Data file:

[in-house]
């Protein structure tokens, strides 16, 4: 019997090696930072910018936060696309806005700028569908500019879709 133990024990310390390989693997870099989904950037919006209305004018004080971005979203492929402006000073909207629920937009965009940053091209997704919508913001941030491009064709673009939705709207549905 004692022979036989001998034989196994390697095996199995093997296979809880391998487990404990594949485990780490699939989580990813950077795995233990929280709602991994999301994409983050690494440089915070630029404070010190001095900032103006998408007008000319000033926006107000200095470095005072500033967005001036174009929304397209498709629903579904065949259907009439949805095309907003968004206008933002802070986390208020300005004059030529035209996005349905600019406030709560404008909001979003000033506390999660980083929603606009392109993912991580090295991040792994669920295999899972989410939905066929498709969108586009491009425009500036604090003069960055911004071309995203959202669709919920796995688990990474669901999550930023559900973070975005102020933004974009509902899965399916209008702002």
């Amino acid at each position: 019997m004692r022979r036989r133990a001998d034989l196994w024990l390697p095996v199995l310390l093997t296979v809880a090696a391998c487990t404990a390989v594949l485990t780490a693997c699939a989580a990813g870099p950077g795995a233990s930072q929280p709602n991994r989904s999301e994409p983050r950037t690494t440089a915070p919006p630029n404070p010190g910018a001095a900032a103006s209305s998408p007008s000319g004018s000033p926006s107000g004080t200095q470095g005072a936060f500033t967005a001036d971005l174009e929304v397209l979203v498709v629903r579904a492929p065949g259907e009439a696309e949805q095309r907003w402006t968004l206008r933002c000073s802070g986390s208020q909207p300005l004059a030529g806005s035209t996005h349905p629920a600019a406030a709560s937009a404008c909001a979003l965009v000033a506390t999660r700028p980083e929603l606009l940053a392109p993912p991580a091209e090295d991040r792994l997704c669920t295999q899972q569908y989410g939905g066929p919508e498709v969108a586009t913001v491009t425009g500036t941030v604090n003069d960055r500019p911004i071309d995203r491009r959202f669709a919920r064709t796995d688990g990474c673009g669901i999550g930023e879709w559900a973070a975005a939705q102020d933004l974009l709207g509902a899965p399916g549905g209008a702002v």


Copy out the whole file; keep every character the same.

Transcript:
[in-house]
């Protein structure tokens, strides 16, 4: 019997090696930072910018936060696309806005700028569908500019879709 133990024990310390390989693997870099989904950037919006209305004018004080971005979203492929402006000073909207629920937009965009940053091209997704919508913001941030491009064709673009939705709207549905 004692022979036989001998034989196994390697095996199995093997296979809880391998487990404990594949485990780490699939989580990813950077795995233990929280709602991994999301994409983050690494440089915070630029404070010190001095900032103006998408007008000319000033926006107000200095470095005072500033967005001036174009929304397209498709629903579904065949259907009439949805095309907003968004206008933002802070986390208020300005004059030529035209996005349905600019406030709560404008909001979003000033506390999660980083929603606009392109993912991580090295991040792994669920295999899972989410939905066929498709969108586009491009425009500036604090003069960055911004071309995203959202669709919920796995688990990474669901999550930023559900973070975005102020933004974009509902899965399916209008702002």
């Amino acid at each position: 019997m004692r022979r036989r133990a001998d034989l196994w024990l390697p095996v199995l310390l093997t296979v809880a090696a391998c487990t404990a390989v594949l485990t780490a693997c699939a989580a990813g870099p950077g795995a233990s930072q929280p709602n991994r989904s999301e994409p983050r950037t690494t440089a915070p919006p630029n404070p010190g910018a001095a900032a103006s209305s998408p007008s000319g004018s000033p926006s107000g004080t200095q470095g005072a936060f500033t967005a001036d971005l174009e929304v397209l979203v498709v629903r579904a492929p065949g259907e009439a696309e949805q095309r907003w402006t968004l206008r933002c000073s802070g986390s208020q909207p300005l004059a030529g806005s035209t996005h349905p629920a600019a406030a709560s937009a404008c909001a979003l965009v000033a506390t999660r700028p980083e929603l606009l940053a392109p993912p991580a091209e090295d991040r792994l997704c669920t295999q899972q569908y989410g939905g066929p919508e498709v969108a586009t913001v491009t425009g500036t941030v604090n003069d960055r500019p911004i071309d995203r491009r959202f669709a919920r064709t796995d688990g990474c673009g669901i999550g930023e879709w559900a973070a975005a939705q102020d933004l974009l709207g509902a899965p399916g549905g209008a702002v």